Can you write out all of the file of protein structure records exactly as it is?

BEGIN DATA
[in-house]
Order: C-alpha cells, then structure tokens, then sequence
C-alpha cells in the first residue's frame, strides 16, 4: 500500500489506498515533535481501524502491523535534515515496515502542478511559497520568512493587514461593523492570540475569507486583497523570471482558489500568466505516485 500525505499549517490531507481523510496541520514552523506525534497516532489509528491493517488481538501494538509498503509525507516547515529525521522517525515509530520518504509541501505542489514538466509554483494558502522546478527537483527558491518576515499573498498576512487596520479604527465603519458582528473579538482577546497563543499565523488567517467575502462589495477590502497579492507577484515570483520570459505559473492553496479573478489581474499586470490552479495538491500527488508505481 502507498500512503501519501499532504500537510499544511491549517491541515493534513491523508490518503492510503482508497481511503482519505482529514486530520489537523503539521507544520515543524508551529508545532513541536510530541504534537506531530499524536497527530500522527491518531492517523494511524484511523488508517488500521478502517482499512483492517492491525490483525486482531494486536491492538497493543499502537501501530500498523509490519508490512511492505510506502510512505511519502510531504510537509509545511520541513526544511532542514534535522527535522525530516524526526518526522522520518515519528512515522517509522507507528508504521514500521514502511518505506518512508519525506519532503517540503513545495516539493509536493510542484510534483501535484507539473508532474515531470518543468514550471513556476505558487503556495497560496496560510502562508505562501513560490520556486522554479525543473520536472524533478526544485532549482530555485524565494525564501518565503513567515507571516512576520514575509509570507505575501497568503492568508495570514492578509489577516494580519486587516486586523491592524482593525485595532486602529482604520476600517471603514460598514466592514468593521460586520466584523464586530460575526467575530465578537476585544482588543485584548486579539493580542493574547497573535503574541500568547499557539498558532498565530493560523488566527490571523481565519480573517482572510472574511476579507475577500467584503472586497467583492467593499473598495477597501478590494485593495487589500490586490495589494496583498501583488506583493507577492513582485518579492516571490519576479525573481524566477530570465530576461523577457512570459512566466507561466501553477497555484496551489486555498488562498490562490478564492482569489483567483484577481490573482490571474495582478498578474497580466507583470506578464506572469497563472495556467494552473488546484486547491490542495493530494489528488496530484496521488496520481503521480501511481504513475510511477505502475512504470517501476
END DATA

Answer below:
[in-house]
Order: C-alpha cells, then structure tokens, then sequence
C-alpha cells in the first residue's frame, strides 16, 4: 500500500489506498515533535481501524502491523535534515515496515502542478511559497520568512493587514461593523492570540475569507486583497523570471482558489500568466505516485 500525505499549517490531507481523510496541520514552523506525534497516532489509528491493517488481538501494538509498503509525507516547515529525521522517525515509530520518504509541501505542489514538466509554483494558502522546478527537483527558491518576515499573498498576512487596520479604527465603519458582528473579538482577546497563543499565523488567517467575502462589495477590502497579492507577484515570483520570459505559473492553496479573478489581474499586470490552479495538491500527488508505481 502507498500512503501519501499532504500537510499544511491549517491541515493534513491523508490518503492510503482508497481511503482519505482529514486530520489537523503539521507544520515543524508551529508545532513541536510530541504534537506531530499524536497527530500522527491518531492517523494511524484511523488508517488500521478502517482499512483492517492491525490483525486482531494486536491492538497493543499502537501501530500498523509490519508490512511492505510506502510512505511519502510531504510537509509545511520541513526544511532542514534535522527535522525530516524526526518526522522520518515519528512515522517509522507507528508504521514500521514502511518505506518512508519525506519532503517540503513545495516539493509536493510542484510534483501535484507539473508532474515531470518543468514550471513556476505558487503556495497560496496560510502562508505562501513560490520556486522554479525543473520536472524533478526544485532549482530555485524565494525564501518565503513567515507571516512576520514575509509570507505575501497568503492568508495570514492578509489577516494580519486587516486586523491592524482593525485595532486602529482604520476600517471603514460598514466592514468593521460586520466584523464586530460575526467575530465578537476585544482588543485584548486579539493580542493574547497573535503574541500568547499557539498558532498565530493560523488566527490571523481565519480573517482572510472574511476579507475577500467584503472586497467583492467593499473598495477597501478590494485593495487589500490586490495589494496583498501583488506583493507577492513582485518579492516571490519576479525573481524566477530570465530576461523577457512570459512566466507561466501553477497555484496551489486555498488562498490562490478564492482569489483567483484577481490573482490571474495582478498578474497580466507583470506578464506572469497563472495556467494552473488546484486547491490542495493530494489528488496530484496521488496520481503521480501511481504513475510511477505502475512504470517501476